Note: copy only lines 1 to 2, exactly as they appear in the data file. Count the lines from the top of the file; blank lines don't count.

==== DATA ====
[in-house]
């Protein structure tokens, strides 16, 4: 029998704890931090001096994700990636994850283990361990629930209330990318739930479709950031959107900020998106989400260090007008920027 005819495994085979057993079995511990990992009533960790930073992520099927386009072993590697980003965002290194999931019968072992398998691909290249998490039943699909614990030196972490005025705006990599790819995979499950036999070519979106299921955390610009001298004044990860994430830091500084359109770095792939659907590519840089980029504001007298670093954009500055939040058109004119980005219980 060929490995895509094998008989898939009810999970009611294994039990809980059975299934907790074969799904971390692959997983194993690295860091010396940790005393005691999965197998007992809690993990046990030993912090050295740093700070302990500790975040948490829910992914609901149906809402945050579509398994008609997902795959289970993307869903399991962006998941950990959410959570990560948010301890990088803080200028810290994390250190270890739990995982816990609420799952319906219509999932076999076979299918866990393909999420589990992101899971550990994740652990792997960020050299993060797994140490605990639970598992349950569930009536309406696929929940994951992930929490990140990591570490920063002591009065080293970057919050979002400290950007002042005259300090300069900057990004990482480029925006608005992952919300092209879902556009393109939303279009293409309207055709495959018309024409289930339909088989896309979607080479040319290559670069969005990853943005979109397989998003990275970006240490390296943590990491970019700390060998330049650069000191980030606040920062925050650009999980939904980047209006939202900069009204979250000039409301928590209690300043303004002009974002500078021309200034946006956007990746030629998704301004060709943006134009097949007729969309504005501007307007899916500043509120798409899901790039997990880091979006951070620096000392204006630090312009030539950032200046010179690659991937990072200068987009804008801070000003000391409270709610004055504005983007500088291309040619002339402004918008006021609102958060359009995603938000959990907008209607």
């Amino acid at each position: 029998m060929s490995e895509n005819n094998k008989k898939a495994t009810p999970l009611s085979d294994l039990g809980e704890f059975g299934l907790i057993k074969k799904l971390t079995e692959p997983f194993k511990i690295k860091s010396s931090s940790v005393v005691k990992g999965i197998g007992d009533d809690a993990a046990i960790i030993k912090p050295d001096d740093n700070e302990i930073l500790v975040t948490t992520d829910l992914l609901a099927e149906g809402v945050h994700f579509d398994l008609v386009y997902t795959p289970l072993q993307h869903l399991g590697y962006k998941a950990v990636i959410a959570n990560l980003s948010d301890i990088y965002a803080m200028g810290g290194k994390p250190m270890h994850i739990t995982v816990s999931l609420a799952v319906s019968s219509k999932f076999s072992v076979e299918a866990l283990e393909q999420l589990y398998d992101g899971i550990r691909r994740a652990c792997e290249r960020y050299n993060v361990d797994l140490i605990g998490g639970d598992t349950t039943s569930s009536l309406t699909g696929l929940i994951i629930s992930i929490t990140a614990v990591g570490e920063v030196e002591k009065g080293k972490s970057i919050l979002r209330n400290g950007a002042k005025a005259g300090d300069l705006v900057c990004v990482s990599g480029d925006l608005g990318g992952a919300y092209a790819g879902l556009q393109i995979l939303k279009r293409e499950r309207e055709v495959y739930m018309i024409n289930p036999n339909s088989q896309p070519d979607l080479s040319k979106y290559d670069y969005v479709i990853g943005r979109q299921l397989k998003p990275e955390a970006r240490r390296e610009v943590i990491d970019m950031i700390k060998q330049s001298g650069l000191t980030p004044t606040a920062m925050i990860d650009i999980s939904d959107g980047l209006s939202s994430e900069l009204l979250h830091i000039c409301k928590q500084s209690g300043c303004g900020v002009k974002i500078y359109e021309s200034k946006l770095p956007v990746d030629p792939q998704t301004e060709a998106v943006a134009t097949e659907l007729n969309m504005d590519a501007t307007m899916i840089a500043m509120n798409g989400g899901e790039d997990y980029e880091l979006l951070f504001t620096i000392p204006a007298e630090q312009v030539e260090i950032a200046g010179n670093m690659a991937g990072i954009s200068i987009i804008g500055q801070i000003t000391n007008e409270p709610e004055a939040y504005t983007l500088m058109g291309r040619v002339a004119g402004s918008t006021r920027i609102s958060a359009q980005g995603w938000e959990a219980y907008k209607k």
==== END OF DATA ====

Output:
[in-house]
């Protein structure tokens, strides 16, 4: 029998704890931090001096994700990636994850283990361990629930209330990318739930479709950031959107900020998106989400260090007008920027 005819495994085979057993079995511990990992009533960790930073992520099927386009072993590697980003965002290194999931019968072992398998691909290249998490039943699909614990030196972490005025705006990599790819995979499950036999070519979106299921955390610009001298004044990860994430830091500084359109770095792939659907590519840089980029504001007298670093954009500055939040058109004119980005219980 060929490995895509094998008989898939009810999970009611294994039990809980059975299934907790074969799904971390692959997983194993690295860091010396940790005393005691999965197998007992809690993990046990030993912090050295740093700070302990500790975040948490829910992914609901149906809402945050579509398994008609997902795959289970993307869903399991962006998941950990959410959570990560948010301890990088803080200028810290994390250190270890739990995982816990609420799952319906219509999932076999076979299918866990393909999420589990992101899971550990994740652990792997960020050299993060797994140490605990639970598992349950569930009536309406696929929940994951992930929490990140990591570490920063002591009065080293970057919050979002400290950007002042005259300090300069900057990004990482480029925006608005992952919300092209879902556009393109939303279009293409309207055709495959018309024409289930339909088989896309979607080479040319290559670069969005990853943005979109397989998003990275970006240490390296943590990491970019700390060998330049650069000191980030606040920062925050650009999980939904980047209006939202900069009204979250000039409301928590209690300043303004002009974002500078021309200034946006956007990746030629998704301004060709943006134009097949007729969309504005501007307007899916500043509120798409899901790039997990880091979006951070620096000392204006630090312009030539950032200046010179690659991937990072200068987009804008801070000003000391409270709610004055504005983007500088291309040619002339402004918008006021609102958060359009995603938000959990907008209607």